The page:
Here in Israel, the birthplace of Christianity, the religious faith of 1/3 of the people on the planet — roughly 2 billion people — December 25 is just another working day. Or, rather, it would be a working day if it did not fall on the Sabbath (Saturday).
I recently had business trips to both the Philippines and the United States. In both places you could certainly tell that Christmas was coming; in the Philippines there were Christmas trees and decorations everywhere…and my visit there was in November…and in the US there were the interminable Christmas songs on the radio, without refuge: even my favorite jazz station was playing jazz versions of Christmas standards.
By contrast, here in the holy land you have to go out of your way to see some Christmas decorations, and you'll never hear a Christmas song on the radio.
I'm of mixed feelings about this. On the one hand, it's kind of cool not to have that minority feeling that comes in December. No need to have discussions with the high school age kids about the experience of being an outsider, a Jew during the Christmas season. And the truth is, the Christmas music on the radio drives me bonkers after a couple of weeks. Enough already!
On the other hand, I used to enjoy going out and looking at the light displays, and it was nice that people for the most part were in a better mood, more friendly, a little more relaxed (except for those who work in retail), a slower time of year in the business world.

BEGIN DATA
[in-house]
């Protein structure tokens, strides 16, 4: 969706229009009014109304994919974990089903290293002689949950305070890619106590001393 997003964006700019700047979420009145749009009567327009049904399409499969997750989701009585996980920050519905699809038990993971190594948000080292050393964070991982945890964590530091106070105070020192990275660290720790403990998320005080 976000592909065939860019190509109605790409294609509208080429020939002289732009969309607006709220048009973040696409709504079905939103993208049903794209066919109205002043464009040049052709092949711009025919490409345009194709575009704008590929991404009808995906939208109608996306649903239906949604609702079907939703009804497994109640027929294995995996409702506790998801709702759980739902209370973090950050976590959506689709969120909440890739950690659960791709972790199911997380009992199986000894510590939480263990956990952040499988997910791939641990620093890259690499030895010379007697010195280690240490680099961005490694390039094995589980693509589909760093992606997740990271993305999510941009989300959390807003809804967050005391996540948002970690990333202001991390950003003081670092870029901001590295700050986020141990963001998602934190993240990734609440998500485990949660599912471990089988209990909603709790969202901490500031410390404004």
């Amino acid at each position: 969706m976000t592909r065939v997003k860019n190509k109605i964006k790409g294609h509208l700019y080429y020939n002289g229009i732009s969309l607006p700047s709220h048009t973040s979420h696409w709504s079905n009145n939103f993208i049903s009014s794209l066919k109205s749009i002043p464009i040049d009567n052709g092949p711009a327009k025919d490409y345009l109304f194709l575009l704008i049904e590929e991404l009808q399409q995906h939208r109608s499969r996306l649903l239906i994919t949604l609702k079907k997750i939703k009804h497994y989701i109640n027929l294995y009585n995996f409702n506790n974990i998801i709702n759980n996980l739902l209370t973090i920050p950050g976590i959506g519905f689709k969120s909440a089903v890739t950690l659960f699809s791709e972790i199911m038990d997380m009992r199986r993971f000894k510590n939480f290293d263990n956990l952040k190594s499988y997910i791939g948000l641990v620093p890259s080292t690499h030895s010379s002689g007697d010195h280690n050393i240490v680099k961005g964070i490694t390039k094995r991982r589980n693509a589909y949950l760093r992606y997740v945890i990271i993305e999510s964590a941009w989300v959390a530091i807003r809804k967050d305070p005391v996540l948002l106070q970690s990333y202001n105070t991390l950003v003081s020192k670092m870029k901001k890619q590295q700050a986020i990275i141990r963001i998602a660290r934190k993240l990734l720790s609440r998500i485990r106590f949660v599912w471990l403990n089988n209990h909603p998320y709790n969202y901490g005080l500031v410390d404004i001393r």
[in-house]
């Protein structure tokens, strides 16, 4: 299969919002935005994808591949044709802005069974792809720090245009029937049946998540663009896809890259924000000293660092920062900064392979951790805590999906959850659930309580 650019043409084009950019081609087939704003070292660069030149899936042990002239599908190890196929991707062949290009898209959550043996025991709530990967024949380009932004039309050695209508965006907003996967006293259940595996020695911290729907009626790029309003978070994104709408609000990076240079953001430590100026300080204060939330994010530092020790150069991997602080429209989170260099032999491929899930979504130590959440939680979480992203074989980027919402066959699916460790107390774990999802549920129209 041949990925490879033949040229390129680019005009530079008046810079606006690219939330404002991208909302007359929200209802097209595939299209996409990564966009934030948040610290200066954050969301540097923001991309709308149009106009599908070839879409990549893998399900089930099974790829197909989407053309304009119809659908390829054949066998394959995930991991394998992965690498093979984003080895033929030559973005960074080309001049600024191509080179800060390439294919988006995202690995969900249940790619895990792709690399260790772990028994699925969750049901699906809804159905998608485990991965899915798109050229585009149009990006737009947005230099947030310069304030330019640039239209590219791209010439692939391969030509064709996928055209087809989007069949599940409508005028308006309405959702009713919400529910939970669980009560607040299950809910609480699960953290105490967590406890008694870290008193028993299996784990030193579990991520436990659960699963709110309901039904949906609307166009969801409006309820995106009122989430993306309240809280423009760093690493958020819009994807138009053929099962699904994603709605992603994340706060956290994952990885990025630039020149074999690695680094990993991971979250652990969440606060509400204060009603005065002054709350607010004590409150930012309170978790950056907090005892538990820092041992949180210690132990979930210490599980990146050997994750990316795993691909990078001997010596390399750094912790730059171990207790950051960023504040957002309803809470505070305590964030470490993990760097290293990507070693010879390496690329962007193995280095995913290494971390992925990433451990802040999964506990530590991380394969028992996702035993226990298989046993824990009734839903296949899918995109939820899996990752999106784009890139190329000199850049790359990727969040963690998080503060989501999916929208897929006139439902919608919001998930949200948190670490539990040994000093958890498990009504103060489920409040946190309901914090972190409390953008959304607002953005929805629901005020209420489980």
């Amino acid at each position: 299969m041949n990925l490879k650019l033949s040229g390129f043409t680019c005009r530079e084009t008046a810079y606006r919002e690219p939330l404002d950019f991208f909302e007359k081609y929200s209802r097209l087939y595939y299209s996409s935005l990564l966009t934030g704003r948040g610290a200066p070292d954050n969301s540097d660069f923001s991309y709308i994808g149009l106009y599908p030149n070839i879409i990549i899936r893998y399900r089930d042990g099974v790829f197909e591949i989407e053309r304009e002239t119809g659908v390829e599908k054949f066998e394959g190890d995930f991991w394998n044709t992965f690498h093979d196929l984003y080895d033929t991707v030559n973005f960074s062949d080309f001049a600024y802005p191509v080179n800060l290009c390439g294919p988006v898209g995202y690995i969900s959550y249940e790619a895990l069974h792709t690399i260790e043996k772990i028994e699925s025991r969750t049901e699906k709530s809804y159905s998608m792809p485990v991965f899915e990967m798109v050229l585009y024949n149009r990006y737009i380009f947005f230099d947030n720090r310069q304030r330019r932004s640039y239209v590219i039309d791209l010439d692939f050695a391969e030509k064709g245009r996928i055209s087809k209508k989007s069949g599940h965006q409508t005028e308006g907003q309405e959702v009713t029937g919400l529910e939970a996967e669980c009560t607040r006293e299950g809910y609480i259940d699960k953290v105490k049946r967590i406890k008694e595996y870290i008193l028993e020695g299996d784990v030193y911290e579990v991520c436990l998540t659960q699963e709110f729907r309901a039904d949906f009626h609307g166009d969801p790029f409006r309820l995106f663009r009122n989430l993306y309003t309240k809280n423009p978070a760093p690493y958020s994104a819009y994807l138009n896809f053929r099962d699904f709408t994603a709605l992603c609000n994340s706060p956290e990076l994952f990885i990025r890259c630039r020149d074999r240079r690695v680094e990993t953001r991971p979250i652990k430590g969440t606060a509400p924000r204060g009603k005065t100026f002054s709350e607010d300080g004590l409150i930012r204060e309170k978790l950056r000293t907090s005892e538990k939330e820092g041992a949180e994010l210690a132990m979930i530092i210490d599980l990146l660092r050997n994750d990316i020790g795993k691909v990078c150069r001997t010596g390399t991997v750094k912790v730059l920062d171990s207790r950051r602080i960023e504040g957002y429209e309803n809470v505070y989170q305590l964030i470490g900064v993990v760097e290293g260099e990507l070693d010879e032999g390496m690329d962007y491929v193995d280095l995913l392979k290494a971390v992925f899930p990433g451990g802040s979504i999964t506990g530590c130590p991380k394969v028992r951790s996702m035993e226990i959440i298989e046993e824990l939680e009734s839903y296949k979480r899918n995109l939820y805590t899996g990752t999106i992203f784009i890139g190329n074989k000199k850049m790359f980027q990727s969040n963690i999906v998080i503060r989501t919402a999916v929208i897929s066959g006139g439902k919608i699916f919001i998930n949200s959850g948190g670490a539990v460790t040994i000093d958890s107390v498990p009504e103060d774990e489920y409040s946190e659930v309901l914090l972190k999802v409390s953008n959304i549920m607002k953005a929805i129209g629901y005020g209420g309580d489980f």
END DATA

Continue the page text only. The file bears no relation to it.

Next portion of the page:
I actually think Christmas is TOO low profile in Israel. It should be a little more visible. There are some over the top religious people who can't tolerate any other religions, who protest anything that even looks like Christmas lights. I'm not kidding, click here to see an article titled "Haredim threaten to boycott Mamilla Mall." Why? Christmas lights. The management of the mall tried to quickly claim it was Hanukkah lights left up late.
Why should they do that? Not only do Christians make up 2% of the population in Israel, we get a LOT of Christian tourists this time of year, for obvious reasons. Why shouldn't we do something to make them feel at home? Most major cities in the US do a Chanukah menorah lighting in a public place, why can't we in Israel reciprocate and give Christians some acknowledgement of their holiday in our public space?
The YMCA in Jerusalem does put up some lights outside, and they have a tree inside, but it's pretty subdued compared with the displays you see in America. I would encourage them to study the Denver Civic Center for some ideas.
But if Galei Tzahal starts playing Silent Night, I'll be the first to protest!
Even if they stick to the Christmas tunes that were written by Jews. *
*Christmas songs written by Jews include the following:
White Christmas by Irving Berlin
Rudolph the Red Nosed Reindeer by Johnny Marks
The Christmas Song (aka chestnuts roasting on an open fire) by Mel Torme
Let It Snow, Let It Snow, Let It Snow by Sammy Cahn and Jule Styne
Silver Bells by Livingston and Evans